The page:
Analytic Sandboxes offer the biggest gains available from In-Database Processing. So what is an Analytic Sandbox, anyway?
Simply put, the analytic sandbox is physical space carved out of the production enterprise data warehouse (EDW) reserved for business analysts to build, test and run ad-hoc analytics. Within the sandbox analysts are given developer access to create/drop tables & views. A semantic layer or view of production data might be pre-built within the sandbox, but typically business analysts build their own depending on the particular ad-hoc analytics they’re focused on. Initial gains from analytic sandboxes are speed. Business analysts no longer depend on massive data dumps to workstations and then building analytical data sets to run ad-hoc analytics. Literally, hours of effort drop to seconds. Aside from the in-database speed gained in building analytical datasets, there is also speed gained from in-database mining. The ability to join and aggregate data or to explore data relationships, interactions, distributions, outliers, etc. are much faster within a data warehouse than on a workstation. After all, data warehouses are designed for this type of work.
Another sandbox gain is the ability to audit data and analytic processes. First by migrating user spreadmarts or desktop data marts into the production sandbox. Business users notoriously accumulate rogue desktop data marts or spreadmarts. These datasets are collected from outside sources and stored in Excel, Access, SAS datasets or even flat files. They’re inefficient, loaded with data errors, produce analytics that can’t be audited and generate confusing reports . Migrating rogue data marts away from desktops and into the production sandbox doesn’t initially remove the problem; however, migrating data marts to the sandbox gives IT visibility to rogue datasets. Effort can then be placed into weighing the business value of these data marts and determining if and how to integrate them into the production EDW. A second auditing capability is with the actual analytic processes. Have you ever wondered how a report was generated but the explanation just made your eyes glaze over? As analytics migrate from the workstation to the sandbox, business rules and processes also migrate. Analytic rules are encoded into semantic views, SQL, SAS pass-through code or x-ref tables. Over time complete analytic processes can be observed and audited for accuracy and consistency by independent groups in IT or business — just as semantic layers for BI reporting & dashboards are audited.
Analytic sandboxes are not for all users and not for all business analytics. Traditional BI reports, dashboards, and most ad-hoc analyses belong to the production EDW reporting environment built for casual users of day-to-day reports. Similarly, few business users, and not all power users, would have access to the sandbox — at most 1% or 2% of all business analysts. The power user who also has analytic sandbox access has skills not normally identified with a typical business or IT analyst, but a mixture of both. He/she knows how the business operates and understands corporate strategic direction. He/she understands the data, data relationships and EDW table structures. He/she can follow an entity relationship diagram and is comfortable navigating through normalized structures. He/she is adept in SQL, in complex joins and aggregations and in create/drop table procedures. This analyst is accomplished in an analytic scripting language (e.g., BASE/SAS) and in a statistical package (e.g., SAS/STAT). Further knowledge of macros, pass-through facilities, stored procedures and UDFs help. Finally, they posses data management etiquette— these analyst can mine, manage and explore data within the sandbox without dimming the lights in the data center or impacting response times for the other 98%. Data Artist, rather than Data Scientist, might best describe this person, but this analyst also has solid mathematics, econometrics or statistics academic credentials.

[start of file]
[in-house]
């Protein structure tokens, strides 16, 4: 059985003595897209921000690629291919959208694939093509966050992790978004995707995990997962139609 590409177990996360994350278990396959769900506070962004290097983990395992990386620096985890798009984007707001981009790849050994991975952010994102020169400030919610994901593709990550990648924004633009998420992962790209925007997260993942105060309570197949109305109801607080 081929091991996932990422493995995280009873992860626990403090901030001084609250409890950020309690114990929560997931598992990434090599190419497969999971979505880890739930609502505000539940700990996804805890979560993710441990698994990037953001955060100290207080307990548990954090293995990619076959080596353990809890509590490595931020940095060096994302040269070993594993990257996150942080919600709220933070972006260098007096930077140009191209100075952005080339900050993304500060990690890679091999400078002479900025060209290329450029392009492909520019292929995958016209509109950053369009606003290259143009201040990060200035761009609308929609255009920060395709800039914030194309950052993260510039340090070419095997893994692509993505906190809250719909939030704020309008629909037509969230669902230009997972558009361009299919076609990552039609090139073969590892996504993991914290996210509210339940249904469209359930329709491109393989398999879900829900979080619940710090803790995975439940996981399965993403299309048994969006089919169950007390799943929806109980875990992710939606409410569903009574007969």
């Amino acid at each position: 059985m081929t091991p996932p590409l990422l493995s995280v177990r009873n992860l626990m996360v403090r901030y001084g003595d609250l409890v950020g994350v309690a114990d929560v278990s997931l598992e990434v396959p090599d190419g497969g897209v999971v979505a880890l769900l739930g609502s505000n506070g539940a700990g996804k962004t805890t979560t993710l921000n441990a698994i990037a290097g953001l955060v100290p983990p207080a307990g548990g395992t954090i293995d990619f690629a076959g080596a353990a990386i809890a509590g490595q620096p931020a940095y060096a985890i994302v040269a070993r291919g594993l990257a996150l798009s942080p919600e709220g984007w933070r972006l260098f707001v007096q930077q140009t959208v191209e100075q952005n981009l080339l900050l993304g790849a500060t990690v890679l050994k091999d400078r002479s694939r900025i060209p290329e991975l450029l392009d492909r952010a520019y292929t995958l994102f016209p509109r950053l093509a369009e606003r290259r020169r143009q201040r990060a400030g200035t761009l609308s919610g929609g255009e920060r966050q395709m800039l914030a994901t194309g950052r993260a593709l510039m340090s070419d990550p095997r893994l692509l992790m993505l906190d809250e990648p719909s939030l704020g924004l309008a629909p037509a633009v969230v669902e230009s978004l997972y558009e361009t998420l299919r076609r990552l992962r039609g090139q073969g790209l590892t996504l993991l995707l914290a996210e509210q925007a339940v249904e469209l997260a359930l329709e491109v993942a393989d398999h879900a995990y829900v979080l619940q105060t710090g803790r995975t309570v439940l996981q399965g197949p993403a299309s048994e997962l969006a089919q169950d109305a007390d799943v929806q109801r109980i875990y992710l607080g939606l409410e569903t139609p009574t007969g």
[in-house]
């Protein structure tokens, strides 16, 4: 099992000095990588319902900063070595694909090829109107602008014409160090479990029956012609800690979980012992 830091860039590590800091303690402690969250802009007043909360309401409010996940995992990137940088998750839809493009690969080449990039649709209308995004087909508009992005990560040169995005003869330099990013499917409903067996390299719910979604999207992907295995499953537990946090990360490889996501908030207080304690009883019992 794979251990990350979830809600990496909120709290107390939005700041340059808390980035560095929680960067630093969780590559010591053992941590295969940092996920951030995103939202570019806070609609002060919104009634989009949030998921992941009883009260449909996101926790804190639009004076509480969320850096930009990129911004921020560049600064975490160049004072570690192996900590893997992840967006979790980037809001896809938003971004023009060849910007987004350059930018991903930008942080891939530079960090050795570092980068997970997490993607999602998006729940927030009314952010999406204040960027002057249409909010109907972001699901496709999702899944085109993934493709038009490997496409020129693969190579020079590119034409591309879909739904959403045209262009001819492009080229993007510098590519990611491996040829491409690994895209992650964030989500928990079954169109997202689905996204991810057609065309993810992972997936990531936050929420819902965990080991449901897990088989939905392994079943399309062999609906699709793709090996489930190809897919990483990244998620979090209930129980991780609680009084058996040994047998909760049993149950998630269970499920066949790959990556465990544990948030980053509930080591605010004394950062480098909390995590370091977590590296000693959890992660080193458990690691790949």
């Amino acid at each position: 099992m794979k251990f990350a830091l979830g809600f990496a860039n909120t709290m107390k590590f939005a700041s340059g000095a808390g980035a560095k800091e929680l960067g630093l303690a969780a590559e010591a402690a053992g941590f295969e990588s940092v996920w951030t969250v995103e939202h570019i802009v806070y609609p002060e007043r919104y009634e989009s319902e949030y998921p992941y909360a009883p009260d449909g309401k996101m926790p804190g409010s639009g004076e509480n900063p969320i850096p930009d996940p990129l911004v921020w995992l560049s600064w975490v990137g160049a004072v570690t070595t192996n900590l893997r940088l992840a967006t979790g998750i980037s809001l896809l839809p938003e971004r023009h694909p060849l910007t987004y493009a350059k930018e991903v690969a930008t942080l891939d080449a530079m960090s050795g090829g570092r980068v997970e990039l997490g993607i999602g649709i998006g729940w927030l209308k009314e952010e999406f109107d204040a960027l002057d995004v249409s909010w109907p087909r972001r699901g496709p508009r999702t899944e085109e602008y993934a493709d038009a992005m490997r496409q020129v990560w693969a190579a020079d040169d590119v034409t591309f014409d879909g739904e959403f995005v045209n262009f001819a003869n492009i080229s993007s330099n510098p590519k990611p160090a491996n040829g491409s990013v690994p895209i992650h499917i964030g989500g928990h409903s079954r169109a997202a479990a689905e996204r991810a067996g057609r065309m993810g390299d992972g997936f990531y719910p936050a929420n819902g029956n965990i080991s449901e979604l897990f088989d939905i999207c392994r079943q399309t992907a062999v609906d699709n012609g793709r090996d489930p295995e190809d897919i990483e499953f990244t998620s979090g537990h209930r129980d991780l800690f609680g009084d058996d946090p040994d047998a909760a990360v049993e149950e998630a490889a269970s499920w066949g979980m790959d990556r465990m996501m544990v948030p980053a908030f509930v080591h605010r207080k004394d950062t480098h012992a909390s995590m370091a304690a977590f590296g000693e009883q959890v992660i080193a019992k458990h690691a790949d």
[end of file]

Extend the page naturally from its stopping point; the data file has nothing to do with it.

There are many reasons for and even against building an analytic sandbox inside a production EDW. On the one hand, a poorly managed sandbox without sound workload management will culminate into a DBA’s nightmare and can lead to dramatic performance degradation for other EDW users. On the other hand a well managed sandbox preserves the single-view of data, minimizes rogue data marts and speeds up data mining and analytics. New analytics can be developed, tested and converted into production applications quickly, giving a wider user group access to newer analytics quickly. The process of analytics, from data mining to building analytical datasets to publishing final reports can be audited by both IT and business, giving everyone greater confidence in the analytics. Analytic Sandboxes become especially more valuable with big data: enterprise data volumes explode, data structures become more complex and data velocities increase.
Analytic Sandboxes are not for all organizations, but more and more, both large and small are adopting the sandbox solution to speed up and streamline their analytic processes.